Prof. Louis René BeresThe writer (Ph.D, Princeton, 1971) is emeritus professor of Political Science and International Law at Purdue University. He is the author of many books, monographs, and articles dealing with Israeli security matters, nuclear strategy and nuclear war.
"Mass counts," wrote the classic Prussian military theorist, Carl von Clausewitz (1780-1831), and only Israel's enemies have mass.
Almost from the beginning, Israel's physical survival as a state has depended upon its nuclear weapons. Although still ambiguous and undisclosed, this "bomb in the basement" has kept a substantial number of sworn enemies at bay.
Today, with Iran rapidly approaching full and unobstructed membership in the Nuclear Club, this equalizing element of national power has become indispensable.
"Mass counts," wrote the classic Prussian military theorist, Carl von Clausewitz (1780-1831), and only Israel's enemies have mass. Nonetheless, each year, these enemies call disingenuously for a Nuclear-Weapons Free-Zone in the Middle East.
In Washington, as well as in Jerusalem, it is time to acknowledge that nuclear weapons are never evil in themselves, and that in certain circumstances, they can be utterly vital to self-defense and survival.
In principle, at least, President Obama still seeks “a world free of nuclear weapons.” But once an enemy state and its allies believed that Israel had been bent sufficiently to "nonproliferation" demands, adversarial military strategies - either singly, or in calculated collaboration - could begin to embrace extermination warfare. Significantly, this could happen even if all of Israel's national adversaries were to remain determinedly non-nuclear themselves.
Any Nuclear Weapon-Free Zone for the Middle East, even if seemingly well-intentioned, would render Israel existentially vulnerable. Although such vulnerability might be prevented by instituting certain parallel forms of chemical/biological weapons disarmament among these adversaries, such measures could never actually be implemented.
After all, as Israel's enemies cheerfully recognize, any verification of compliance would be effectively impossible.
President Obama still misunderstands. Nuclear weapons are not the problem per se. If they were, his country might have abandoned its own nuclear arsenal and associated strategies back in August, 1945
In the Middle East, the core problem has absolutely nothing to do with Israel's nuclear weapons and posture, assets which have never been used to threaten or even to intimidate recalcitrant enemies. Rather, this peril remains a persisting and unreconstructed Jihadist commitment to "excise the Jewish cancer." This openly annihilatory commitment is more-or-less common to both Sunni Arab foes, and to Shiite Iran.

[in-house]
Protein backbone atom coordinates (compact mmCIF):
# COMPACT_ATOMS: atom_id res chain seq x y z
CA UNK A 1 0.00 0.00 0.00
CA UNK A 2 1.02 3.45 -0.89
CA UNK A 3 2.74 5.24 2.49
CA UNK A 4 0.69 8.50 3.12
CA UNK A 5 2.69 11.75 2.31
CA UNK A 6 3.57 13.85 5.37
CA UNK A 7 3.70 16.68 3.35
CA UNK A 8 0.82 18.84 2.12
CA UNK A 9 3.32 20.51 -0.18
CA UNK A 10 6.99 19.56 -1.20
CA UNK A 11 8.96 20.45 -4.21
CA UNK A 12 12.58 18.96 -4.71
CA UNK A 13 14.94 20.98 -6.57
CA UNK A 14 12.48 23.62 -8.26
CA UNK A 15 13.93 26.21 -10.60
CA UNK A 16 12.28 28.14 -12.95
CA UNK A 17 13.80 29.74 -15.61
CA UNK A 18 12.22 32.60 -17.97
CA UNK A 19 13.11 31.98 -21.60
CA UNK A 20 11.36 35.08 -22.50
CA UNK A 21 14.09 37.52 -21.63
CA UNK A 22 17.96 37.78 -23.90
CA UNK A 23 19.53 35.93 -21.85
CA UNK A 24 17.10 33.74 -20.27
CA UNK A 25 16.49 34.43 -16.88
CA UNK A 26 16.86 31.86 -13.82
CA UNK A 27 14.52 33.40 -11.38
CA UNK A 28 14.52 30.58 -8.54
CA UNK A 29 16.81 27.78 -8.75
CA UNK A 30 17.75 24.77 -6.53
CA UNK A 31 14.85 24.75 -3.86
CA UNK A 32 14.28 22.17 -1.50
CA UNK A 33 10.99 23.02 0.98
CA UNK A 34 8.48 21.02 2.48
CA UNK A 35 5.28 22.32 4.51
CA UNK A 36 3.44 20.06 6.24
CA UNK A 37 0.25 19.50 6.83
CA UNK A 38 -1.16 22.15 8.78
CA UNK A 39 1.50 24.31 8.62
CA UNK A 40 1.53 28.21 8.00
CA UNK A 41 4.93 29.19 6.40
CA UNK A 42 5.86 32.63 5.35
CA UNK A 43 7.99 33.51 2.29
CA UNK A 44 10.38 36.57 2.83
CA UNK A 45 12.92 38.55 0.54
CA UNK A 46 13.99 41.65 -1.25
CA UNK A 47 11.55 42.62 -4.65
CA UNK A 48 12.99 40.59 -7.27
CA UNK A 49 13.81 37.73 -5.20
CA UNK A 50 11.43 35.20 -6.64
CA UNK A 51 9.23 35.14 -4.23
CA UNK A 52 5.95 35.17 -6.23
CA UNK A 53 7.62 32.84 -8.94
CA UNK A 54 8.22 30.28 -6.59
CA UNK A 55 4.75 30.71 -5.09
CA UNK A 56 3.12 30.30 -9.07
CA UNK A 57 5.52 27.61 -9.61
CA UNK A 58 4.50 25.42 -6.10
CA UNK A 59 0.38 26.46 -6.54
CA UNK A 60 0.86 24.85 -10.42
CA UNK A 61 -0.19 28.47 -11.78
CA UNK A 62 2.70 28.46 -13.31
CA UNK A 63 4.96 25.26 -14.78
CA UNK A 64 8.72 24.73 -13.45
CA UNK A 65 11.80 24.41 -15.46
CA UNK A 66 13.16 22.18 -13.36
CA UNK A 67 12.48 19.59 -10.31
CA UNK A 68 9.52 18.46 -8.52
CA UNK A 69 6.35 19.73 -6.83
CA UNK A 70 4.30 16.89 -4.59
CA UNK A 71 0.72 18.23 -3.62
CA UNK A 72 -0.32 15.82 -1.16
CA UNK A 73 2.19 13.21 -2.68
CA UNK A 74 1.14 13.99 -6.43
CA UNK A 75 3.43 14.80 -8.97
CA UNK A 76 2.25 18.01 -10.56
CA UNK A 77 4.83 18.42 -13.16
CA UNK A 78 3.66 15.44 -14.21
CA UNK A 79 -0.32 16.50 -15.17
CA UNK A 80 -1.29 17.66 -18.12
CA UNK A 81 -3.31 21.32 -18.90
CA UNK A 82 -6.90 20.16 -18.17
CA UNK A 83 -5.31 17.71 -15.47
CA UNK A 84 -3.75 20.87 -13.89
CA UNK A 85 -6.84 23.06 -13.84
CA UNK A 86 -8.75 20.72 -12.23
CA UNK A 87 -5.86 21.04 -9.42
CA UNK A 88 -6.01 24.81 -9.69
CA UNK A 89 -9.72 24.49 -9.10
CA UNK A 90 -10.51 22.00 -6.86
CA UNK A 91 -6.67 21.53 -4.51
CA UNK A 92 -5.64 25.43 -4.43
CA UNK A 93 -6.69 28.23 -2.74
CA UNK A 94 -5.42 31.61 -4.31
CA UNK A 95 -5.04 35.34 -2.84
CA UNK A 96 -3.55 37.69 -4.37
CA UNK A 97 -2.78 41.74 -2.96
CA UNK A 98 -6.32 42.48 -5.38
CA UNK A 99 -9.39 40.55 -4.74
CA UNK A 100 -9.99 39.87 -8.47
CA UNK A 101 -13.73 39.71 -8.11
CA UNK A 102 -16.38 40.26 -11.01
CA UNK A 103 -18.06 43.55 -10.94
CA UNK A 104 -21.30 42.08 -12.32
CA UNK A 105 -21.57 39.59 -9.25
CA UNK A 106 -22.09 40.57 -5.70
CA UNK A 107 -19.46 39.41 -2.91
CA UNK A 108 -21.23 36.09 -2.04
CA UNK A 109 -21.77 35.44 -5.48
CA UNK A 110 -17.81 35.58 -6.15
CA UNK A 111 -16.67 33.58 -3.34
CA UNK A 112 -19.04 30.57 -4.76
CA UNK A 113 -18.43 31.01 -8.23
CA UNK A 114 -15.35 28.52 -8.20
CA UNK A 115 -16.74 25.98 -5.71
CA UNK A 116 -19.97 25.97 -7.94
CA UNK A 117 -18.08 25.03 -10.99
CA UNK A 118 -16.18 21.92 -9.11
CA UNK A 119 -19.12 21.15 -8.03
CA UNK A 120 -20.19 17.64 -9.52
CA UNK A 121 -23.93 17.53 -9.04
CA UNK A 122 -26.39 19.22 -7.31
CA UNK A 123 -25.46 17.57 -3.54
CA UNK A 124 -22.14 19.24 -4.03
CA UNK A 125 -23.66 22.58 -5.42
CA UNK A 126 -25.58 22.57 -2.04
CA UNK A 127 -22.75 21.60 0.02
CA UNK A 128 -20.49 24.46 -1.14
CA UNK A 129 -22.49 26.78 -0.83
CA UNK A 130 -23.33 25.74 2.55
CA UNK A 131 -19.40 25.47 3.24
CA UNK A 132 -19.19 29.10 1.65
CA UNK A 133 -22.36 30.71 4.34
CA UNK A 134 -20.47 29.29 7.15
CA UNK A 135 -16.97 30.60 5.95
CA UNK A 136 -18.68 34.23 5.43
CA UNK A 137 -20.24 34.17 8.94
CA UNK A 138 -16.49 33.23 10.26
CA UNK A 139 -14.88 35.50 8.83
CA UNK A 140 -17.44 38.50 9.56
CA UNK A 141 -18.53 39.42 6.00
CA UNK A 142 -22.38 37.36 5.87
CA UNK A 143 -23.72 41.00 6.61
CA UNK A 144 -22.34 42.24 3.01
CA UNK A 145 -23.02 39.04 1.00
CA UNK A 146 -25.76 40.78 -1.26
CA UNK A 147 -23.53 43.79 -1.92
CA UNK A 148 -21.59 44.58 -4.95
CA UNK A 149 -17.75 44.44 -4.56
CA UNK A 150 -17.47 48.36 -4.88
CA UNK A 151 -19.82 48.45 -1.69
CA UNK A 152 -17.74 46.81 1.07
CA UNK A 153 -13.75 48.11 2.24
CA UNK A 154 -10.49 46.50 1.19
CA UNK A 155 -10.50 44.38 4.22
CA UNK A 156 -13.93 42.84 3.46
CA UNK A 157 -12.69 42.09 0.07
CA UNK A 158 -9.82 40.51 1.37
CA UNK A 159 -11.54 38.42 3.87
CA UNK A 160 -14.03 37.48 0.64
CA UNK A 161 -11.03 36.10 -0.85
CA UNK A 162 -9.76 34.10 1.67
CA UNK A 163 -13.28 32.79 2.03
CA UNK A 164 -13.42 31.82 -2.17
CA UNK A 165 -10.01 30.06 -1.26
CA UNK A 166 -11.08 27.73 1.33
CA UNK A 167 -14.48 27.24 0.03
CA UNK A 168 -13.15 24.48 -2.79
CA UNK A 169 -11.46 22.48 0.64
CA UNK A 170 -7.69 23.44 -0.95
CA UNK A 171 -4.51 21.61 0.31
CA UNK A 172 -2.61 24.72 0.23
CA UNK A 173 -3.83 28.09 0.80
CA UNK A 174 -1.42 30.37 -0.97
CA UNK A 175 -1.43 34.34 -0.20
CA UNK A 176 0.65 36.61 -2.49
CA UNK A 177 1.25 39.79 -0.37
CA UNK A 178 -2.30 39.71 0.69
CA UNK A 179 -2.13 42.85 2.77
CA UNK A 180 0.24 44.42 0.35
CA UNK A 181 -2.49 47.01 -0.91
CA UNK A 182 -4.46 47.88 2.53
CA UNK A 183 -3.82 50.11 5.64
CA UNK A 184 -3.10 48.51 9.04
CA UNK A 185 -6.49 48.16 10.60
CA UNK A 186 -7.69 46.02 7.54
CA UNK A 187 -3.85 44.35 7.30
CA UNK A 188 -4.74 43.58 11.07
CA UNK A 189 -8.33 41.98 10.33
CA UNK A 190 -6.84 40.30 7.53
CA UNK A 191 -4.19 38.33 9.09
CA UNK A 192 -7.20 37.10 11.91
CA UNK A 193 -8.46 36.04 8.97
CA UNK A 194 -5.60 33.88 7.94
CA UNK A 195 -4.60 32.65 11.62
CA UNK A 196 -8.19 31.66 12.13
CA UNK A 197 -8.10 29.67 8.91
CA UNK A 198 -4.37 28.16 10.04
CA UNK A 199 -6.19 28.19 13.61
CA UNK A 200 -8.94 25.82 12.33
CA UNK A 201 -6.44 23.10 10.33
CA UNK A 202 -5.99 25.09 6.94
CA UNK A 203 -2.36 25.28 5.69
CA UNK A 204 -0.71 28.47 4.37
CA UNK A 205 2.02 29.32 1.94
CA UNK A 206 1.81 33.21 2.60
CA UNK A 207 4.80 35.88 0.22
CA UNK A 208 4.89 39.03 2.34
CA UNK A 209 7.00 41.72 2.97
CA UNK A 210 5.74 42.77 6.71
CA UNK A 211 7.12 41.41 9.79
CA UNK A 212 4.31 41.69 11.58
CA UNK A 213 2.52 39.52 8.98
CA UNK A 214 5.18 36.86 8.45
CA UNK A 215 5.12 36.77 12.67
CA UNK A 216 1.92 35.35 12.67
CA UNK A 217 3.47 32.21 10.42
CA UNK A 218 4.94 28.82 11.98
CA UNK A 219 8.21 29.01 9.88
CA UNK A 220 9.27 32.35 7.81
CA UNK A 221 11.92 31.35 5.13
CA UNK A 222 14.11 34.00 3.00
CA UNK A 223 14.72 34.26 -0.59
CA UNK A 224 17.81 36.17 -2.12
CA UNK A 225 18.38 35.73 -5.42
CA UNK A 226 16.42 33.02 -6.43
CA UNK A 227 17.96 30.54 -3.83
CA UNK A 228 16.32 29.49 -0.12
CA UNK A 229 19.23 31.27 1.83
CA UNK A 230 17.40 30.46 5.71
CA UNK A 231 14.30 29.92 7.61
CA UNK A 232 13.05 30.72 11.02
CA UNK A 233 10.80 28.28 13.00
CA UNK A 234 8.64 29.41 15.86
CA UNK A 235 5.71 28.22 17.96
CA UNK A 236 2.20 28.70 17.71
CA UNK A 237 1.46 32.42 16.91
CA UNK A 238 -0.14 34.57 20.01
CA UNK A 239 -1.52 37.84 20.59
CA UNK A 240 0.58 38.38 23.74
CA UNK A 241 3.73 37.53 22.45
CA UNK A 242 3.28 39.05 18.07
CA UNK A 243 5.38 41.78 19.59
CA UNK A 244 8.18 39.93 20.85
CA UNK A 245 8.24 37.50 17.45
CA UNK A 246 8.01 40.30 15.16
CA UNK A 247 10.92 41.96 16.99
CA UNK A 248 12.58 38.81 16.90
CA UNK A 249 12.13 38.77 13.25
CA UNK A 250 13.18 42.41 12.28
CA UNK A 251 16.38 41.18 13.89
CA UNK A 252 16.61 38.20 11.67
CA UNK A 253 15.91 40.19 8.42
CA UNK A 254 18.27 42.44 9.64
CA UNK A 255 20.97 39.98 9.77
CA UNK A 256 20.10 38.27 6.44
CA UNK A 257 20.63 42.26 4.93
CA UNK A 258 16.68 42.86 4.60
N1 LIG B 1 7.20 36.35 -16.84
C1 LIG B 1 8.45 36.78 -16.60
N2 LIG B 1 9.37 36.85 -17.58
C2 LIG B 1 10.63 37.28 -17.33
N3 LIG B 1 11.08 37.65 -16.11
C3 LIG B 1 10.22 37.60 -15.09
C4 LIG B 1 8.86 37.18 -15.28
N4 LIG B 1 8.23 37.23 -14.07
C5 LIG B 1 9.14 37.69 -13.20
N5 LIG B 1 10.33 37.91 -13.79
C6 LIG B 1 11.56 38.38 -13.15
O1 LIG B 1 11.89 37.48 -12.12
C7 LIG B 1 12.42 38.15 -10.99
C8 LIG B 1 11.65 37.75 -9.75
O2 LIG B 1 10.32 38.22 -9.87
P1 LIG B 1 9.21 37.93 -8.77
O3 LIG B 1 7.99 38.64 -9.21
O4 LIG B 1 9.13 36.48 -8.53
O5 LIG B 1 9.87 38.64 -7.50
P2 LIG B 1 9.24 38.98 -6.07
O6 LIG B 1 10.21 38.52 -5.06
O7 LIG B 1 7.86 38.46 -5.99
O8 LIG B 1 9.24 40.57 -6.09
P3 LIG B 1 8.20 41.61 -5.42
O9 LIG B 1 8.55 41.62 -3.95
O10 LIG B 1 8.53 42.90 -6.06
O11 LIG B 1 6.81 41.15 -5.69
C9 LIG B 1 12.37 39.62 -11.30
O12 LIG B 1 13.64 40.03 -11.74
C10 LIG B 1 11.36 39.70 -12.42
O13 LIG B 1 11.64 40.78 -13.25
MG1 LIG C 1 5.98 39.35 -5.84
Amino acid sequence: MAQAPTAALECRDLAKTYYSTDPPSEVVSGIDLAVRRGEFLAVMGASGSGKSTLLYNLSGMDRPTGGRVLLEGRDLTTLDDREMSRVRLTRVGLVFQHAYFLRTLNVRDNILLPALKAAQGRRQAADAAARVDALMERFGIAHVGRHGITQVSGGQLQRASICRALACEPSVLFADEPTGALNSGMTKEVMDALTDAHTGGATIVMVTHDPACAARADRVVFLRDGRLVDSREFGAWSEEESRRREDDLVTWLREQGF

Although apparently counter-intuitive, Israel's nuclear weapons actually represent a critical impediment to the military use of nuclear weapons, and to the commencement of a regional nuclear war. They must, therefore, remain at the vital center of Israel's security policy, and must also be guided by a continuously updated and refined strategic doctrine.
Essential elements of any such doctrine should include a carefully calibrated end to "deliberate ambiguity," more recognizable emphases on "counter value" or counter-city targeting, and expanding evidence of secure "triad" nuclear forces. Such forces would also have to be presumed capable of penetrating any foreseeable aggressor's active defenses.
Israel's latest efforts at diversified sea-basing of nuclear retaliatory forces are costly, but inescapably prudent. Similarly important efforts are needed for the Israel Air Force. To prepare for anticipated strikes at distances of approximately 1,000 kilometers, whether preemptive, retaliatory, or counter-retaliatory, the IAF now needs the "full envelope" of air refueling capabilities, upgraded satellite communications, state-of-the-art electronic warfare technologies, armaments fully appropriate to inflicting maximum target damage, and the latest-generation UAVs to accompany selected missions.
"Mass counts." In the Middle East, Israel's nuclear weapons continue to represent an essential barrier to enemy aggressions and eventual nuclear war. With this in mind, Washington should continue to reject any proposals for a Nuclear Weapons-Free Zone in the region, and openly support a persistently strong and fully secure nuclear Israel.
There is one last point. As soon as it becomes clear that Iran's own nuclearization can no longer be stopped, either by further diplomacy, or by any residually operational forms of preemption, Israel should begin to modify its longstanding policy of "deliberate nuclear ambiguity." Such limited nuclear disclosure, if undertaken in thoughtful and measured increments, could meaningfully enhance the credibility of its increasingly vital nuclear deterrent.
LOUIS RENÉ BERES (Ph.D., Princeton, 1971) is the author of many books and articles dealing with nuclear strategy and nuclear war. Professor of Political Science and International Law at Purdue for forty-three years, he was Chair of Project Daniel (Israel, PM Sharon, 2003). Professor Beres is a frequent contributor to Israel National News; also, to such publications as The Washington Times; US News & World Report; The Jerusalem Post; The Atlantic; The Harvard National Security Journal; The Brown Journal of World Affairs; The Israel Journal of Foreign Affairs; The International Journal of Intelligence and Counterintelligence; Herzliya Conference Working Papers; Ha'aretz; and The New York Times. Dr. Beres was born in Zürich, Switzerland, on August 31, 1945.